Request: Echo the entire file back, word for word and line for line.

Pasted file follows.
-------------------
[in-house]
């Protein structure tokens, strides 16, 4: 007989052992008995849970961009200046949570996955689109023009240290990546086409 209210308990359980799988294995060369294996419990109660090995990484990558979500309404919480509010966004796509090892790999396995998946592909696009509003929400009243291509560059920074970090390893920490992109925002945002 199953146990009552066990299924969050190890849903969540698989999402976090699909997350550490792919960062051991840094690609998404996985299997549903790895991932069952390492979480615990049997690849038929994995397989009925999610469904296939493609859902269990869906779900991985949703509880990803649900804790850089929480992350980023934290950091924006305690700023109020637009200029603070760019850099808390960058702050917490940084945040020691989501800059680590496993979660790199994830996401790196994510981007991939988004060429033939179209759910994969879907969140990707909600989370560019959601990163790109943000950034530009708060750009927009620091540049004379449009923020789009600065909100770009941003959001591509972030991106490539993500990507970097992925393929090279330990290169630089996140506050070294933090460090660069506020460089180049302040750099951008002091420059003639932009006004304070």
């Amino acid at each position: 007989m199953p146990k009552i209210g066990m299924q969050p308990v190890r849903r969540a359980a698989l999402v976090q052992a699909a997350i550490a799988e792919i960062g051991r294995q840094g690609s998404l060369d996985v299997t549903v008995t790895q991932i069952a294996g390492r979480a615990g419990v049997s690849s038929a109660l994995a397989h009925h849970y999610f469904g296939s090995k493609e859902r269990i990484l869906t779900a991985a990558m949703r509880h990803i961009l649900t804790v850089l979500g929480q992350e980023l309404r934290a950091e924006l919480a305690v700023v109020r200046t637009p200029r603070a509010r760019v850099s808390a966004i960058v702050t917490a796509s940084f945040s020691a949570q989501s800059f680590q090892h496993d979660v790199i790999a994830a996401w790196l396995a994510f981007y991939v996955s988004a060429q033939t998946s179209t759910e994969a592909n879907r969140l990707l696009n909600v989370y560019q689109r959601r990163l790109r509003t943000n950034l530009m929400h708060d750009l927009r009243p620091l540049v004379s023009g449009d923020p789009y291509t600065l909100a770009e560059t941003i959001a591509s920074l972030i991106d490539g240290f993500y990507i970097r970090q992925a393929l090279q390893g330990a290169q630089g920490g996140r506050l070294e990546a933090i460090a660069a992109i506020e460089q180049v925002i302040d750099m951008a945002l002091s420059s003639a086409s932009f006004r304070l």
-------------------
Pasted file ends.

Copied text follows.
[in-house]
């Protein structure tokens, strides 16, 4: 007989052992008995849970961009200046949570996955689109023009240290990546086409 209210308990359980799988294995060369294996419990109660090995990484990558979500309404919480509010966004796509090892790999396995998946592909696009509003929400009243291509560059920074970090390893920490992109925002945002 199953146990009552066990299924969050190890849903969540698989999402976090699909997350550490792919960062051991840094690609998404996985299997549903790895991932069952390492979480615990049997690849038929994995397989009925999610469904296939493609859902269990869906779900991985949703509880990803649900804790850089929480992350980023934290950091924006305690700023109020637009200029603070760019850099808390960058702050917490940084945040020691989501800059680590496993979660790199994830996401790196994510981007991939988004060429033939179209759910994969879907969140990707909600989370560019959601990163790109943000950034530009708060750009927009620091540049004379449009923020789009600065909100770009941003959001591509972030991106490539993500990507970097992925393929090279330990290169630089996140506050070294933090460090660069506020460089180049302040750099951008002091420059003639932009006004304070």
């Amino acid at each position: 007989m199953p146990k009552i209210g066990m299924q969050p308990v190890r849903r969540a359980a698989l999402v976090q052992a699909a997350i550490a799988e792919i960062g051991r294995q840094g690609s998404l060369d996985v299997t549903v008995t790895q991932i069952a294996g390492r979480a615990g419990v049997s690849s038929a109660l994995a397989h009925h849970y999610f469904g296939s090995k493609e859902r269990i990484l869906t779900a991985a990558m949703r509880h990803i961009l649900t804790v850089l979500g929480q992350e980023l309404r934290a950091e924006l919480a305690v700023v109020r200046t637009p200029r603070a509010r760019v850099s808390a966004i960058v702050t917490a796509s940084f945040s020691a949570q989501s800059f680590q090892h496993d979660v790199i790999a994830a996401w790196l396995a994510f981007y991939v996955s988004a060429q033939t998946s179209t759910e994969a592909n879907r969140l990707l696009n909600v989370y560019q689109r959601r990163l790109r509003t943000n950034l530009m929400h708060d750009l927009r009243p620091l540049v004379s023009g449009d923020p789009y291509t600065l909100a770009e560059t941003i959001a591509s920074l972030i991106d490539g240290f993500y990507i970097r970090q992925a393929l090279q390893g330990a290169q630089g920490g996140r506050l070294e990546a933090i460090a660069a992109i506020e460089q180049v925002i302040d750099m951008a945002l002091s420059s003639a086409s932009f006004r304070l």